More than 250 school children, grades K-5, from 30 cities and towns throughout the state will converge at Georgia College from 7 a.m. to 5 p.m. Thursday, March 14, to compete in the State Science and Engineering Fair at Centennial Center.
“Preparing and competing at a science fair of this magnitude is a great investment of time and energy that produces amazing rewards for our students,” said Dr. Catrena Lisse, director of Georgia College’s Science Education Center.
“It has the potential to open doors to career opportunities, improve communication skills and increase scientific knowledge. Every year, I am amazed at what the youth of our community can accomplish,” she said.
Students from North Cumming in Forsyth County to Abbeville in Wilcox County will display their scientific knowledge.
Displays explore 22 categories from astronomy to translational medicine. A fourth grader from Macon will show how crickets know temperature; a second grader from Milledgeville has analyzed metals in breakfast cereals; a fifth grader from Tennille will provide a prevention for foot odor; a fifth grader from Atlanta has determined if gaming technology helps youth make healthier eating choices; and a fifth grader from Forsyth examines whether the color of light affects the output of solar panels.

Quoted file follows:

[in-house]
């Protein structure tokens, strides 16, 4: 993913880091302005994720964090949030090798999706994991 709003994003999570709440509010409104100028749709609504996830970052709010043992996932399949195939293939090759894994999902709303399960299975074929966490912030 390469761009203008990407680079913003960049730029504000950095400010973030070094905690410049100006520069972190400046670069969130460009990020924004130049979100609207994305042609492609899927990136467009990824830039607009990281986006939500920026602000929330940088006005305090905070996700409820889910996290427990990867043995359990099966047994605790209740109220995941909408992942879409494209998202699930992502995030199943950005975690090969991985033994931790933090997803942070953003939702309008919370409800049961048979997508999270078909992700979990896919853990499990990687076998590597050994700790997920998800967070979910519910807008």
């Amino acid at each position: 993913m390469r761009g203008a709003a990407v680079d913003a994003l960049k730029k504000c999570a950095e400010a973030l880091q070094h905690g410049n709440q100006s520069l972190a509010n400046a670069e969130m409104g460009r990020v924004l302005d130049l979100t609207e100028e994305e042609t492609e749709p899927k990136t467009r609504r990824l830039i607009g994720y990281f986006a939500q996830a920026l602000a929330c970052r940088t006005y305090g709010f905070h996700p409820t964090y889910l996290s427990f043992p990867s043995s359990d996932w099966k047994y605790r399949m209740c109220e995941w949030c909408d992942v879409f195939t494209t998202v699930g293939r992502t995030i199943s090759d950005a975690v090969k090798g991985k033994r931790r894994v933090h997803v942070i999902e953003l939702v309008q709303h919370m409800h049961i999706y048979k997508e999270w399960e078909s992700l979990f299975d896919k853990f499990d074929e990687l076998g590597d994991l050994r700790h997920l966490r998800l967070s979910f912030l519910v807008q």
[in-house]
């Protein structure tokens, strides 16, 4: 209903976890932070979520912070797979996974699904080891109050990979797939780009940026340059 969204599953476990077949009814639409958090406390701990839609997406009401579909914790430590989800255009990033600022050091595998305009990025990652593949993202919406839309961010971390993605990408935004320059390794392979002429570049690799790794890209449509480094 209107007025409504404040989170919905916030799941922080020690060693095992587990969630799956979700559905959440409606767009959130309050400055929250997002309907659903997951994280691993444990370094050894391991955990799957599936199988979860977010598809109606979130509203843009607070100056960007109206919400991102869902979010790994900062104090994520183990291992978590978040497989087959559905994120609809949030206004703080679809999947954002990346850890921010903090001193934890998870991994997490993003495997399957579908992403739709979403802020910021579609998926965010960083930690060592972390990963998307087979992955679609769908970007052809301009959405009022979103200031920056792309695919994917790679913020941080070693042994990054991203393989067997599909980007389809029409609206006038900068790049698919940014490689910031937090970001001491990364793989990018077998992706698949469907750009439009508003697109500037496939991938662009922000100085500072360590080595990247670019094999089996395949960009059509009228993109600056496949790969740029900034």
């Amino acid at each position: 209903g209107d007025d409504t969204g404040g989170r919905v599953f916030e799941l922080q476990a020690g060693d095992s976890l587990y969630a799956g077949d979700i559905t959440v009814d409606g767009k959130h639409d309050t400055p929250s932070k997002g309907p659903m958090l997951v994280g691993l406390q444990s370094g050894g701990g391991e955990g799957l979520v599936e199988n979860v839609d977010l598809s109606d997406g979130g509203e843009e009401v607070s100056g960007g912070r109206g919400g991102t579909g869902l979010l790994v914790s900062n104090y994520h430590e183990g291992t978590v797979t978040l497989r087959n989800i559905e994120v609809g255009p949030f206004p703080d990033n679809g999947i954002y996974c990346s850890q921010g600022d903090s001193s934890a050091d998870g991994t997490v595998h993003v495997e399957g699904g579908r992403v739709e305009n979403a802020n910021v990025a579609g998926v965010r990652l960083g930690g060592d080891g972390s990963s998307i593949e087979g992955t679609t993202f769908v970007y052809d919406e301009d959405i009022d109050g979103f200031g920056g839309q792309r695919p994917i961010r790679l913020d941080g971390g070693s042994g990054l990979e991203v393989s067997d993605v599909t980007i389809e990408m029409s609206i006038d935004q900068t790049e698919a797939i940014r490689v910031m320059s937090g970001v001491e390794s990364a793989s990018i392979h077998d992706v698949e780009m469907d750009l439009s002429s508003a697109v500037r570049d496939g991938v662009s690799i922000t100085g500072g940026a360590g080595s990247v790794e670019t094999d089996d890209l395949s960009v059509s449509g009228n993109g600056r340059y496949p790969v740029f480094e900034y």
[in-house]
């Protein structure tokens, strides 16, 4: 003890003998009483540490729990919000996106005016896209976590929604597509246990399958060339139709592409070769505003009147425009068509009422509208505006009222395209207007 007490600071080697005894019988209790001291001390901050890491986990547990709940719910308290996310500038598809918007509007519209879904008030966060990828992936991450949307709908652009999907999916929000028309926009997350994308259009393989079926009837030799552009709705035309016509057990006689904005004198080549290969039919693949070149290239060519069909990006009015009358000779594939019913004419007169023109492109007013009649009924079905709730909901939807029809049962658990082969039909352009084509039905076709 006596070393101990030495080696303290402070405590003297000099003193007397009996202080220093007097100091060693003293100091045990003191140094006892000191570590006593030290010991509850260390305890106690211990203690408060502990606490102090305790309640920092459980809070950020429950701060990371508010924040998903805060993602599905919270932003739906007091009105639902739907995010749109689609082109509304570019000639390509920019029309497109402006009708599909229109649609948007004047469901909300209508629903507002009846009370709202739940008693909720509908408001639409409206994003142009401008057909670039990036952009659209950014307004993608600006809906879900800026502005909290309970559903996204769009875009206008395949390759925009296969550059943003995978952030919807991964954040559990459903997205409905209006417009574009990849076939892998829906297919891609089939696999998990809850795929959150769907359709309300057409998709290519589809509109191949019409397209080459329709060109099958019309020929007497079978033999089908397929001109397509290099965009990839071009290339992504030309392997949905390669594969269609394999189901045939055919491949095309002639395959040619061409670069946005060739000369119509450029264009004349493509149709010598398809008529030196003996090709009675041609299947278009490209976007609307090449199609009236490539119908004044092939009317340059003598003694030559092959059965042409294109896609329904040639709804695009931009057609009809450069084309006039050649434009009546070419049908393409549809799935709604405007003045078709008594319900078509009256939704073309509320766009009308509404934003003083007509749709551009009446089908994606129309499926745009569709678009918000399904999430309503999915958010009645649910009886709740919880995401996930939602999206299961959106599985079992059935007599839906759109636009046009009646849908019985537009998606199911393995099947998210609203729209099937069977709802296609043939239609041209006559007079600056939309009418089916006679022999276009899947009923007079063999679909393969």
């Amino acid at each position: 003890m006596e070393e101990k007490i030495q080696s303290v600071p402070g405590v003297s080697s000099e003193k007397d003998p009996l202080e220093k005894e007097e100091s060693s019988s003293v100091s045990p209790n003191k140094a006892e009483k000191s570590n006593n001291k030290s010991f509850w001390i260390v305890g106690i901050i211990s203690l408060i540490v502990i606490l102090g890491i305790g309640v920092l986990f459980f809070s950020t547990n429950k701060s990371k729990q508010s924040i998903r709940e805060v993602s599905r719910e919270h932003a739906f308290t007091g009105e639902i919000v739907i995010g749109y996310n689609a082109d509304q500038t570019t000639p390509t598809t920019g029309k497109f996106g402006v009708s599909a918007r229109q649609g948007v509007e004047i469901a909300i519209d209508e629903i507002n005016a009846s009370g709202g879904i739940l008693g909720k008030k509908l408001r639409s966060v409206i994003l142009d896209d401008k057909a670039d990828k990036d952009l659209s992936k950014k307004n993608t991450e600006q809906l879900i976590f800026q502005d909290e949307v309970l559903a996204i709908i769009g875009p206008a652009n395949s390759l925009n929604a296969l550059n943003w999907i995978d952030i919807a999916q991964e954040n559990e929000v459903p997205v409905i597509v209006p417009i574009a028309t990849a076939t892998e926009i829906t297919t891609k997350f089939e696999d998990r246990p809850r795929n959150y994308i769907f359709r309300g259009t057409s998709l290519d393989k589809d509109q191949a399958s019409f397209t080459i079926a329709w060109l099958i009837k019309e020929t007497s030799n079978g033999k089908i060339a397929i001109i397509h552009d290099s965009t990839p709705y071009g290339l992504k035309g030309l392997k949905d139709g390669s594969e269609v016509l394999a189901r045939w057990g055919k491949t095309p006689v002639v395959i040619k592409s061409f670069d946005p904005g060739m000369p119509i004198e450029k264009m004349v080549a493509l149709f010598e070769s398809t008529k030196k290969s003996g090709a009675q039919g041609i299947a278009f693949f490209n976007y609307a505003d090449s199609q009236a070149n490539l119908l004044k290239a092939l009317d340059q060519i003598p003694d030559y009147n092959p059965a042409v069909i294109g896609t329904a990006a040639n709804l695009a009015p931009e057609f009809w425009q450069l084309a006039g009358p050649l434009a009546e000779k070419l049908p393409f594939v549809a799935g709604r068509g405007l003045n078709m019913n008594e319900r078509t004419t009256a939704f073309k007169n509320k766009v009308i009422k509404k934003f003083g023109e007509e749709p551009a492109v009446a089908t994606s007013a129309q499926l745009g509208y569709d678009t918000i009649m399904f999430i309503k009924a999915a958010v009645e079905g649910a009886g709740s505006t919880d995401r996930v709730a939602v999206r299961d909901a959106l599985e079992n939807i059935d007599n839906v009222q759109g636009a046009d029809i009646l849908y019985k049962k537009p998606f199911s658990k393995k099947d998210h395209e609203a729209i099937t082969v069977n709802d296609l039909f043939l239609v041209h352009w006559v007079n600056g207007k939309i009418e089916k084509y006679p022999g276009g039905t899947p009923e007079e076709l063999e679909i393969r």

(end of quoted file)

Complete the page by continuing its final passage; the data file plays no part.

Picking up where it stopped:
From 8:30 to 10 a.m., there will be team-building competitions like the Zip-Line challenge, paper table building and the ever-popular parachute design challenge. These—along with the annual STEM Marketplace—allow young students to learn more about science, technology, engineering and mathematics while participating at the fair.
About 20 professional judges from Georgia College, Mercer, Fort Valley State University and Middle Georgia State University will evaluate projects from 10 to 11:30 a.m. The awards ceremony will be at 3:30 p.m. in Russell Auditorium.
“STEM promotes skills in the 5 Cs—collaboration, critical thinking, creativity, communication and confidence,” Lisse said. “Come show your support and cheer these kids on. I’m hoping we can get the community excited. It shows these young scientists their community supports them, and that makes a huge impact.”